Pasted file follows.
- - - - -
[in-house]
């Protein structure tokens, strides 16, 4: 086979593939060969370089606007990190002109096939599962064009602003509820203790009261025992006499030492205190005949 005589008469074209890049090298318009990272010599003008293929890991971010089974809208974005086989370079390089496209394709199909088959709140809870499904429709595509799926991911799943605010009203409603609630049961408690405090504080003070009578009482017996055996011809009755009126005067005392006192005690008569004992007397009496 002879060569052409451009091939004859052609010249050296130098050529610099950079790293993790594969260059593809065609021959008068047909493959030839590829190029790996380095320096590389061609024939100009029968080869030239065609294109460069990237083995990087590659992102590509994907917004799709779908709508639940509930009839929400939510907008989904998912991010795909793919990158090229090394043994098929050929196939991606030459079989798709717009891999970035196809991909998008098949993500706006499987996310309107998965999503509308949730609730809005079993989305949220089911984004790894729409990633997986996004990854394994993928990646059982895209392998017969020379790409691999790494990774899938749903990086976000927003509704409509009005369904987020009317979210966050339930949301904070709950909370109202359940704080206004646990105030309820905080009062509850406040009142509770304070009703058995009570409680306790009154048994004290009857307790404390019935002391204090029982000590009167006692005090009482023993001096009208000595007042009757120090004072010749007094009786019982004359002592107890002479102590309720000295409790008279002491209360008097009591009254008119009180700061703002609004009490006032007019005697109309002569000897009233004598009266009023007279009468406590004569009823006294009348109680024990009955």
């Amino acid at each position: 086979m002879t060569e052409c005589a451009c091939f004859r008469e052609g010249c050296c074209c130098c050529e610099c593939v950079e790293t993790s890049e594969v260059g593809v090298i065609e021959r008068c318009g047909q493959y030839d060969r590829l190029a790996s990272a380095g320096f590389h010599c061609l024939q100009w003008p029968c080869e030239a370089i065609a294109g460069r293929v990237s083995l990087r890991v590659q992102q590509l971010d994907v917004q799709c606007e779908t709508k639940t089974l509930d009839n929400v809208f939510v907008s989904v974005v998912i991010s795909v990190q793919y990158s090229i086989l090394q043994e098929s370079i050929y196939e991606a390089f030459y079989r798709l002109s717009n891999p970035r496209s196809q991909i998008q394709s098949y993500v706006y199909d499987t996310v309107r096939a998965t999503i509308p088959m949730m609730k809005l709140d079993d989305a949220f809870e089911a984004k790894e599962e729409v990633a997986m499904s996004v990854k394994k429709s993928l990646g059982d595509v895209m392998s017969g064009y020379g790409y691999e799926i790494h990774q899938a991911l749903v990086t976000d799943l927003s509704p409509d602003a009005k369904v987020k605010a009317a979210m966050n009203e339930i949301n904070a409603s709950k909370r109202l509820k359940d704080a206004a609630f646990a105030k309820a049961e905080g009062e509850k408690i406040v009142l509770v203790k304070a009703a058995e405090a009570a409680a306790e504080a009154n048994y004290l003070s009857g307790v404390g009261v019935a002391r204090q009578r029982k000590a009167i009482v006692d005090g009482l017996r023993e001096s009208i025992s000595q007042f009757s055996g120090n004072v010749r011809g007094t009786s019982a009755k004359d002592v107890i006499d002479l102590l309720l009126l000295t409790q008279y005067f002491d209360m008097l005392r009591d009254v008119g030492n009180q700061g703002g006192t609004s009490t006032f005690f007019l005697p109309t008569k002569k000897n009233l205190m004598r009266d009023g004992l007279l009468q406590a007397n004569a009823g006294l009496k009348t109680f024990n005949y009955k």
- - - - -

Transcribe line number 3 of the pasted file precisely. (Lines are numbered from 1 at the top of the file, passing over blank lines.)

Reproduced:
């Amino acid at each position: 086979m002879t060569e052409c005589a451009c091939f004859r008469e052609g010249c050296c074209c130098c050529e610099c593939v950079e790293t993790s890049e594969v260059g593809v090298i065609e021959r008068c318009g047909q493959y030839d060969r590829l190029a790996s990272a380095g320096f590389h010599c061609l024939q100009w003008p029968c080869e030239a370089i065609a294109g460069r293929v990237s083995l990087r890991v590659q992102q590509l971010d994907v917004q799709c606007e779908t709508k639940t089974l509930d009839n929400v809208f939510v907008s989904v974005v998912i991010s795909v990190q793919y990158s090229i086989l090394q043994e098929s370079i050929y196939e991606a390089f030459y079989r798709l002109s717009n891999p970035r496209s196809q991909i998008q394709s098949y993500v706006y199909d499987t996310v309107r096939a998965t999503i509308p088959m949730m609730k809005l709140d079993d989305a949220f809870e089911a984004k790894e599962e729409v990633a997986m499904s996004v990854k394994k429709s993928l990646g059982d595509v895209m392998s017969g064009y020379g790409y691999e799926i790494h990774q899938a991911l749903v990086t976000d799943l927003s509704p409509d602003a009005k369904v987020k605010a009317a979210m966050n009203e339930i949301n904070a409603s709950k909370r109202l509820k359940d704080a206004a609630f646990a105030k309820a049961e905080g009062e509850k408690i406040v009142l509770v203790k304070a009703a058995e405090a009570a409680a306790e504080a009154n048994y004290l003070s009857g307790v404390g009261v019935a002391r204090q009578r029982k000590a009167i009482v006692d005090g009482l017996r023993e001096s009208i025992s000595q007042f009757s055996g120090n004072v010749r011809g007094t009786s019982a009755k004359d002592v107890i006499d002479l102590l309720l009126l000295t409790q008279y005067f002491d209360m008097l005392r009591d009254v008119g030492n009180q700061g703002g006192t609004s009490t006032f005690f007019l005697p109309t008569k002569k000897n009233l205190m004598r009266d009023g004992l007279l009468q406590a007397n004569a009823g006294l009496k009348t109680f024990n005949y009955k």